March 6, 2019
Engineers develop inexpensive, smart stop sign to improve driver safety
It's dark on the backroad as a motorist speeds toward the intersection. Up ahead, the stop sign blends with the night and in seconds a deadly crash occurs. According to the U.S. Department of Transportation, more than half of all roadway fatalities occur on rural roads. Now engineers at The University of Texas at San Antonio (UTSA) are building and testing a low-cost, self-powered thermal system that will detect vehicles, improve the visibility of stop signs and prevent deaths.
"Stop signs on rural roads are difficult to notice, and this leads to dangerous accidents," said Ayetullah Biten, a doctoral candidate in the UTSA Department of Electrical and Computer Engineering.
Rural roads account for 70 percent of the nation's byways and the location for 54 percent of all fatalities, according to the Federal Highway Administration. Without access to a power supply, they are more likely than other roads to lack signals and active traffic signage.
To improve driver safety, Sara Ahmed and Samer Dessouky, professors in the UTSA College of Engineering, created a low-cost, self-powered intersection detection and warning system to alert rural motorists about potential dangers. The next-generation stop sign uses a multi-pixel passive infrared sensor that detects a vehicle as it approaches an intersection. Once the vehicle is within the sensing range, a signal beacon triggers the stop sign's flashing system.
"The sensor observes thermal signatures and processes them to detect passing vehicles," said Zachary Balcar, a master's student in the UTSA Department of Electrical and Computer Engineering. "It distinguishes the vehicle's direction of travel, estimates the velocity of its thermal signature and determines the classification of the vehicle."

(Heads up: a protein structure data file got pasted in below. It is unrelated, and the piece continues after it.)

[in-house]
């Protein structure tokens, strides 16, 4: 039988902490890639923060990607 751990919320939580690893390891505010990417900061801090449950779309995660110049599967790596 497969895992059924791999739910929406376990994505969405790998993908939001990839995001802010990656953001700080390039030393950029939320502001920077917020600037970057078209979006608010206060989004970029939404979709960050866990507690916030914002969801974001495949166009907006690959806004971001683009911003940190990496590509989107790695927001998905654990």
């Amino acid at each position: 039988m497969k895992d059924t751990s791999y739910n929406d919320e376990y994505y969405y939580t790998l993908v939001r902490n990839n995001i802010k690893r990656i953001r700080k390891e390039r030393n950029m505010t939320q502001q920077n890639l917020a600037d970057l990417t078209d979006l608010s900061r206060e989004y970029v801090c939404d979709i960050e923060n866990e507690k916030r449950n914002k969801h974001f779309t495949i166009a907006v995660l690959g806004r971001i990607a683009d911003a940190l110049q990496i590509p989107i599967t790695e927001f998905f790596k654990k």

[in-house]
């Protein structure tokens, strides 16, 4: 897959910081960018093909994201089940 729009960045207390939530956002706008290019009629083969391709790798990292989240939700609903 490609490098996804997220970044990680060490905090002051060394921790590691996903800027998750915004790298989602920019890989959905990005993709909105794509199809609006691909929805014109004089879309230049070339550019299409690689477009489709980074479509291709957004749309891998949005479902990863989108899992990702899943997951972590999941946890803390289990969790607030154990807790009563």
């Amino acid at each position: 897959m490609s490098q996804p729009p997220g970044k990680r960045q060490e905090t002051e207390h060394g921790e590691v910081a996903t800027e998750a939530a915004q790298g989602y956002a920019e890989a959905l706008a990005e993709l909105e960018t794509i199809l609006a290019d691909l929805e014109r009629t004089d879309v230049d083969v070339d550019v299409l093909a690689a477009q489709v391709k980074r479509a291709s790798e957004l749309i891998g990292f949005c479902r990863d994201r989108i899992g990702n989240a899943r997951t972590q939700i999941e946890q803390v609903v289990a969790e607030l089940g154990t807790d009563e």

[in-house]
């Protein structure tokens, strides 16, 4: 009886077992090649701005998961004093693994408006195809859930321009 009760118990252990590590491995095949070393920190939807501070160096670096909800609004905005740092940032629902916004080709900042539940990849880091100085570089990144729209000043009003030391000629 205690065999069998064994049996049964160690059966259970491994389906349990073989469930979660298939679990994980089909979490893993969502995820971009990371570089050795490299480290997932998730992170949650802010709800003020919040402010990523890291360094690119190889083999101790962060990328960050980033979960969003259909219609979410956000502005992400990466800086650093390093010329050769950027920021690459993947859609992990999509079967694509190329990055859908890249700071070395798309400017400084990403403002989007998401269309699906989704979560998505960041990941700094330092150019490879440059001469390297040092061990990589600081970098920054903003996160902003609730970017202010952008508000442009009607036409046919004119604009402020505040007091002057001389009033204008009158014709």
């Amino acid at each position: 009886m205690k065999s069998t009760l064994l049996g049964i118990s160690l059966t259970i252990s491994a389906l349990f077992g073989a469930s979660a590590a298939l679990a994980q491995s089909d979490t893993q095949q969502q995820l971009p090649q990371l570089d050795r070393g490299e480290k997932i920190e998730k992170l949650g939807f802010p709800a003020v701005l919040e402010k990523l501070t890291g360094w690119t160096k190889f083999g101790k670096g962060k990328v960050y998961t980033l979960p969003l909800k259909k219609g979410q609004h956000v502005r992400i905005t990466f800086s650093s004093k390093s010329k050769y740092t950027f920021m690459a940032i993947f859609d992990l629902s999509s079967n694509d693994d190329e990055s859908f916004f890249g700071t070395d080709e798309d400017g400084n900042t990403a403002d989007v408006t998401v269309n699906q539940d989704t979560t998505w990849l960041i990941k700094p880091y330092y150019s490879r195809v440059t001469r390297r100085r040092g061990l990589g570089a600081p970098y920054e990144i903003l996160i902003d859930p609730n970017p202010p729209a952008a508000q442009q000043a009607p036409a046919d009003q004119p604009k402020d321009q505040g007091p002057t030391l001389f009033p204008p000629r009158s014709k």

Overall, the smart system has a 90 percent vehicle detection rate and a vehicle classification accuracy of 72 percent. Compared to current traffic sensing technologies in urban areas such as magnetic loop inductors, video image processors and microwave radar, the new system consumes less power and offers better accuracy. The new technology is also much less expensive to produce. Current safety systems can cost as much as $5,000. UTSA's detection promises to be a fraction of the price at $60 to $100 per unit.
"Our off-roadway system can be installed on urban or rural roads completely independent of the utility power grid, because it is powered by small solar panels and functions in all weather conditions," said Ahmed.
The low-power rural intersection detection and warning system was developed with support from the Connect program, a collaborative research program that is co-funded by UTSA and Southwest Research Institute.
The project team has filed an invention disclosure for the system, which was recently recognized nationally by the American Road and Transportation Builders Association, and expects to adapt the technology to pedestrian detection, for border security and for vehicle-to-infrastructure communication.